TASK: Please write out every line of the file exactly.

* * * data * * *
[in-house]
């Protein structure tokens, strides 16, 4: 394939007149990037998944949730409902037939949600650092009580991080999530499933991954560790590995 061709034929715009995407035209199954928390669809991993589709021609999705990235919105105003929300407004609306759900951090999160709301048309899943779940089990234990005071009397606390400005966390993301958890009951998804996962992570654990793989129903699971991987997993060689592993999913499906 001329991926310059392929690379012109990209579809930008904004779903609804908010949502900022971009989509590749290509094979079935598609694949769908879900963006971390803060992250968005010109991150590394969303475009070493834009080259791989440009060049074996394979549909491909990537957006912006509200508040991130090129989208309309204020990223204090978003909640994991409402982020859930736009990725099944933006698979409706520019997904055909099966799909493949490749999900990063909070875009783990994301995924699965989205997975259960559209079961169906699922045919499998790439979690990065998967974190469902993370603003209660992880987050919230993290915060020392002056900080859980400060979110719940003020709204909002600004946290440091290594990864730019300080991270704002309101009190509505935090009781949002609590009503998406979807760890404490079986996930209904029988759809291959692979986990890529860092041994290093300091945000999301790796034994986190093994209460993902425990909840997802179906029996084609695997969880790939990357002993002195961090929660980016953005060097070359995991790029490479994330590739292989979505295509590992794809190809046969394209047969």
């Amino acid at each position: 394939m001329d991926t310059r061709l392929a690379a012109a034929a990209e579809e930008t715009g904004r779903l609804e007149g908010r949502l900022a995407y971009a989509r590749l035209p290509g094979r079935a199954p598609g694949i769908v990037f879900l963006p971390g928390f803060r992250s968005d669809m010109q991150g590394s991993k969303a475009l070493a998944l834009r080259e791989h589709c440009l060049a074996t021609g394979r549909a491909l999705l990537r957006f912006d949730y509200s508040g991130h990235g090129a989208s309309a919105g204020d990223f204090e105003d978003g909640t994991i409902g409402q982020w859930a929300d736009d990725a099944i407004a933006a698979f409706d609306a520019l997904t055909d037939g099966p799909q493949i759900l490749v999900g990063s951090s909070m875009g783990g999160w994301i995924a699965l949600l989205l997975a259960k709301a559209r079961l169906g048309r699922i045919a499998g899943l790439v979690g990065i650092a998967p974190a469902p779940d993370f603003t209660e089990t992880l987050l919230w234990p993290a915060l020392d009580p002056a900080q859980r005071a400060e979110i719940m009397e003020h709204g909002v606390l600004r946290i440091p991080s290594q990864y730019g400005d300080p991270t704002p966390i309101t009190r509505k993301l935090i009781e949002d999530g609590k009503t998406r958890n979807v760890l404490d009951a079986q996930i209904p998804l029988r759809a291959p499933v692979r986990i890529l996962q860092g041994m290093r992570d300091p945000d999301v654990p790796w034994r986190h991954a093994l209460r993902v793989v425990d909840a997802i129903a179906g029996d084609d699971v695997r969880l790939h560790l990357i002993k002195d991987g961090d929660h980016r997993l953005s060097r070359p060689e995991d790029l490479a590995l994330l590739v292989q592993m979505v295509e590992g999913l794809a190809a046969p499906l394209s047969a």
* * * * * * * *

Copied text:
[in-house]
């Protein structure tokens, strides 16, 4: 394939007149990037998944949730409902037939949600650092009580991080999530499933991954560790590995 061709034929715009995407035209199954928390669809991993589709021609999705990235919105105003929300407004609306759900951090999160709301048309899943779940089990234990005071009397606390400005966390993301958890009951998804996962992570654990793989129903699971991987997993060689592993999913499906 001329991926310059392929690379012109990209579809930008904004779903609804908010949502900022971009989509590749290509094979079935598609694949769908879900963006971390803060992250968005010109991150590394969303475009070493834009080259791989440009060049074996394979549909491909990537957006912006509200508040991130090129989208309309204020990223204090978003909640994991409402982020859930736009990725099944933006698979409706520019997904055909099966799909493949490749999900990063909070875009783990994301995924699965989205997975259960559209079961169906699922045919499998790439979690990065998967974190469902993370603003209660992880987050919230993290915060020392002056900080859980400060979110719940003020709204909002600004946290440091290594990864730019300080991270704002309101009190509505935090009781949002609590009503998406979807760890404490079986996930209904029988759809291959692979986990890529860092041994290093300091945000999301790796034994986190093994209460993902425990909840997802179906029996084609695997969880790939990357002993002195961090929660980016953005060097070359995991790029490479994330590739292989979505295509590992794809190809046969394209047969």
């Amino acid at each position: 394939m001329d991926t310059r061709l392929a690379a012109a034929a990209e579809e930008t715009g904004r779903l609804e007149g908010r949502l900022a995407y971009a989509r590749l035209p290509g094979r079935a199954p598609g694949i769908v990037f879900l963006p971390g928390f803060r992250s968005d669809m010109q991150g590394s991993k969303a475009l070493a998944l834009r080259e791989h589709c440009l060049a074996t021609g394979r549909a491909l999705l990537r957006f912006d949730y509200s508040g991130h990235g090129a989208s309309a919105g204020d990223f204090e105003d978003g909640t994991i409902g409402q982020w859930a929300d736009d990725a099944i407004a933006a698979f409706d609306a520019l997904t055909d037939g099966p799909q493949i759900l490749v999900g990063s951090s909070m875009g783990g999160w994301i995924a699965l949600l989205l997975a259960k709301a559209r079961l169906g048309r699922i045919a499998g899943l790439v979690g990065i650092a998967p974190a469902p779940d993370f603003t209660e089990t992880l987050l919230w234990p993290a915060l020392d009580p002056a900080q859980r005071a400060e979110i719940m009397e003020h709204g909002v606390l600004r946290i440091p991080s290594q990864y730019g400005d300080p991270t704002p966390i309101t009190r509505k993301l935090i009781e949002d999530g609590k009503t998406r958890n979807v760890l404490d009951a079986q996930i209904p998804l029988r759809a291959p499933v692979r986990i890529l996962q860092g041994m290093r992570d300091p945000d999301v654990p790796w034994r986190h991954a093994l209460r993902v793989v425990d909840a997802i129903a179906g029996d084609d699971v695997r969880l790939h560790l990357i002993k002195d991987g961090d929660h980016r997993l953005s060097r070359p060689e995991d790029l490479a590995l994330l590739v292989q592993m979505v295509e590992g999913l794809a190809a046969p499906l394209s047969a």